Why does this book awaken such unease among parents and adults in general? Even among parents and adults predisposed to feeling and thinking otherwise? Undoubtedly the illustrations and the text evoke so many things and such ambiguous things that it touches very uncomfortable areas of our adult unconscious mind. 

But I think it is likely that getting stuck on those things it touches for adults is to focus on the superficial. As Sendak himself once said, "It's only adults who read the top layers most of the time. I think children read the internal meanings of everything" (The Art of Maurice Sendak, by Selma Lanes). And here the internal meanings are much more about the ambivalent feelings of the big sister towards her baby sister. The book is about love, responsibility (a source of fear and pride in equal measure) and heroism. It is about coming to grips with the complexity of love towards your siblings and family in a world full of confusion. It is about the terrible feeling of having a responsibility and failing or making a mistake. But it is also about learning to cope with your mistakes and set them right. I think this reaches children in an intuitive way. 

Sendak does not tell us what the child feels; he makes us react to them. He doesn't become the voice of the child; he invites us to look and feel; both through identification and observation. Depending on the age, when reading Outside Over There children may feel admiration towards Ida. How brave, what a hero! Perhaps they'd also wish for a yellow cloak like that or fantasise about having a baby sister. They may also have a feeling of enjoyable fear, the kind where you cover up your eyes but peek out through your fingers because you can't help looking. My son gets very angry with the goblins when they take the baby and says he's going to hit them with a big stick if he sees them (recently his big imaginary stick is going to solve all the world's ills). He also gets angry with the fraudulent ice baby. But he loves to see that Ida has found her sister at last and how she takes her home.  

Adults however, might spend the book worrying about any possible sexual connotations of Ida portrayed a bit like Bernini's Ecstasy of Saint Teresa, about the mention of the baby being a "goblin's bride", about the ambiguity of the expression “rock the baby still”. Why not just "rock the baby to sleep"?

What is wonderful about Sendak is that he never scolds or lectures the child (except as a joke, in Pierre, for example). But he doesn't scold or lecture the adult who reads it out loud either (an increasingly popular line in picture books). He always focuses on the child's internal process as something they must (and can) resolve by themselves. He also always bears in mind that childhood is a very confusing time, even if you have a united, loving family. That no excuses or justifications are needed to explain why a child may feel miserable, confused or resentful. That what is interesting is that it is very likely that all children feel these things at some point, because it is part of their emotional and personal development. And what is interesting is for the child to realise that it is in their power to learn to understand, express and control or let out their emotions and feelings. Perhaps that is why his books are ultimately so comforting and empowering for children.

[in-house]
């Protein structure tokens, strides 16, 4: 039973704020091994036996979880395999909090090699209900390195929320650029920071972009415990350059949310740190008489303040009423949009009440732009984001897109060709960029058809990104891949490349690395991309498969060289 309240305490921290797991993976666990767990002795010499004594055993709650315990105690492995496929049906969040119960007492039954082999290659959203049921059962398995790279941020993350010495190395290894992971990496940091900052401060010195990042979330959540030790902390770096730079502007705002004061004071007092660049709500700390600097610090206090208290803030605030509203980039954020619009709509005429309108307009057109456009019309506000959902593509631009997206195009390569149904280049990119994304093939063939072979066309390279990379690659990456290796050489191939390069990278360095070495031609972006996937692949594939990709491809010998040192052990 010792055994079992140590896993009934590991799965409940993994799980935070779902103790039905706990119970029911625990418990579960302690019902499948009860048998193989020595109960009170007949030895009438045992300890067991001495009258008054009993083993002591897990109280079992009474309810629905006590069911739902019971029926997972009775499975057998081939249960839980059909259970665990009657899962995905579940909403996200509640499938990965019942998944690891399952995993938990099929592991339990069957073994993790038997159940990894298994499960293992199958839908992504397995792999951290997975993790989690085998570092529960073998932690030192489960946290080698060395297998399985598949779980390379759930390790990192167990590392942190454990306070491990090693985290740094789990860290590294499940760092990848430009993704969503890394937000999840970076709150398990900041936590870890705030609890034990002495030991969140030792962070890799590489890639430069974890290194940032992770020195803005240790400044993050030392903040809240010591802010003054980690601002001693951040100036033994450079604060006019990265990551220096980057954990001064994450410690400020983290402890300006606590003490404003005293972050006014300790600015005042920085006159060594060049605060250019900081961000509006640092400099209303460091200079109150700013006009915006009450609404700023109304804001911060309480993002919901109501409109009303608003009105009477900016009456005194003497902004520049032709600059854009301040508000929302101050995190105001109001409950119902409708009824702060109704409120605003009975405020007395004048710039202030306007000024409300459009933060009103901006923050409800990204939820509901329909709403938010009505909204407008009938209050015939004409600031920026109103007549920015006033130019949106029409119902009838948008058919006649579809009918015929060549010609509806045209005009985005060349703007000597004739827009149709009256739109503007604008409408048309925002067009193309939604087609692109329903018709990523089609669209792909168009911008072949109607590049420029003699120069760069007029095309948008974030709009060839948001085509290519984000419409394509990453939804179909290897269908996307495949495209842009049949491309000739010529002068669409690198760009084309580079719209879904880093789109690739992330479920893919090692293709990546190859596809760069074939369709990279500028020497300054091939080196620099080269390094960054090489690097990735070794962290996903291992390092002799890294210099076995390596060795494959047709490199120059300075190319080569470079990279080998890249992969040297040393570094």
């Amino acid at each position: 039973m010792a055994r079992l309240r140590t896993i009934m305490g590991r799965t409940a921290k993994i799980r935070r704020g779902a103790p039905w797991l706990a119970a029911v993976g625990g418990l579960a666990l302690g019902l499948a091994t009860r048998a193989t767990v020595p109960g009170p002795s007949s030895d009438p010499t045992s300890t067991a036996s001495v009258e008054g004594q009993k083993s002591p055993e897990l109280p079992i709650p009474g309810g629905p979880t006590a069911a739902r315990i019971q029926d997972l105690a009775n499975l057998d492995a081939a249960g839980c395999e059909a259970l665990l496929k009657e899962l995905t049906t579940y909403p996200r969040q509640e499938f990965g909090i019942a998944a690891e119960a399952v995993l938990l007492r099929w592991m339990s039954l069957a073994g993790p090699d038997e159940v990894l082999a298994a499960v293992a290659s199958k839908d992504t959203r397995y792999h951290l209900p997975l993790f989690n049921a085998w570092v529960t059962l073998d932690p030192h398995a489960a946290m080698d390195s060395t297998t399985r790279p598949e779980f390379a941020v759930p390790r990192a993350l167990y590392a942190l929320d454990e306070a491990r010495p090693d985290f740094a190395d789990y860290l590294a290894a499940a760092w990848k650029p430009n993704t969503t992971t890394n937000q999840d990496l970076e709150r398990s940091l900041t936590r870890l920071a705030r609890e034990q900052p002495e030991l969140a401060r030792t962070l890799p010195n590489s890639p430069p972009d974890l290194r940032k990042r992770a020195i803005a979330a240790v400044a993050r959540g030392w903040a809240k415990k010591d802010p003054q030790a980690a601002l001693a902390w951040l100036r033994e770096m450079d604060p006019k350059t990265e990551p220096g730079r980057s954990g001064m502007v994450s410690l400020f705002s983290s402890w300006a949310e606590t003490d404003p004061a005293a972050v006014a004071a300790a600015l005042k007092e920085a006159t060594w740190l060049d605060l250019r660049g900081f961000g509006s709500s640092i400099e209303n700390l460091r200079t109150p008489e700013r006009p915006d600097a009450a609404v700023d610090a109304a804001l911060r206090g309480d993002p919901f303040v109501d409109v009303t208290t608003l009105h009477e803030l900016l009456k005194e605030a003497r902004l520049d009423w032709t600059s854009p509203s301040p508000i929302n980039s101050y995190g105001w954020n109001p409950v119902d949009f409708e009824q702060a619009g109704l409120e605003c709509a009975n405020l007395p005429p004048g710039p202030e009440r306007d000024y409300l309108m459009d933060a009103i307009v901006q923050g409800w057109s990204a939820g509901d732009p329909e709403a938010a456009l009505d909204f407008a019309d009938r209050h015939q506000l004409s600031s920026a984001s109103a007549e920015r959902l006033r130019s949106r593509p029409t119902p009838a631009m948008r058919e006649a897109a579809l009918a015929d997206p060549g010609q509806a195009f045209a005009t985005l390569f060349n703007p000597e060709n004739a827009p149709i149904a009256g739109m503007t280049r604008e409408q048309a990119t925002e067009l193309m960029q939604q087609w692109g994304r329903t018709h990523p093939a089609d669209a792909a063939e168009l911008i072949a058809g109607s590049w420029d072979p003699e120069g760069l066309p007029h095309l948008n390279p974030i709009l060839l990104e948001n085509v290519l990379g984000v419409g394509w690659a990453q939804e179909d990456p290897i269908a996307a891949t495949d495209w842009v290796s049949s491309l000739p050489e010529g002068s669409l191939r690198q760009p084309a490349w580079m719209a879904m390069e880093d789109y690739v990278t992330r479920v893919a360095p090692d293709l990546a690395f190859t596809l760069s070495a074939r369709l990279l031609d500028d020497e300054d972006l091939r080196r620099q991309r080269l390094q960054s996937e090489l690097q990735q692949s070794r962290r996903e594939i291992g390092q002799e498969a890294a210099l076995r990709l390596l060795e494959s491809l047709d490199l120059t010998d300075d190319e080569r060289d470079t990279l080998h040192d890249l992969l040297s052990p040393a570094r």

I shall finish with a quote from Sendak about Outside Over There: 

"It was the story of me and my sister, basically. She’s Ida and her vexation, if not rage, in having to take care of me. To insinuate that as part of a relationship in a book for children is hard for critics because there’s a misconception of what is a children’s book and what it should contain and should not contain and what the subject matter should be and should not be. And primarily it is to be healthy and funny and clever and up-beat and not show the little tattered edges of what life was like. But I remembered what life was like and I didn’t know what else to write about." 

Jim Henson's film Labyrinth was inspired by Outside Over There (Where the Wild Things Are and Outside Over There actually appear on a shelf at one point in the film, and Jim Henson acknowledges his debt to the works of Maurice Sendak in the credits. 

(c) of the illustrations, Maurice Sendak, 1981.
(c) of the text, Ellen Duthie, 2012. By all means copy it or reproduce it but please be nice and cite your source (author and blog).

Other reviews, readings and pieces on Maurice Sendak at We Read it Like This: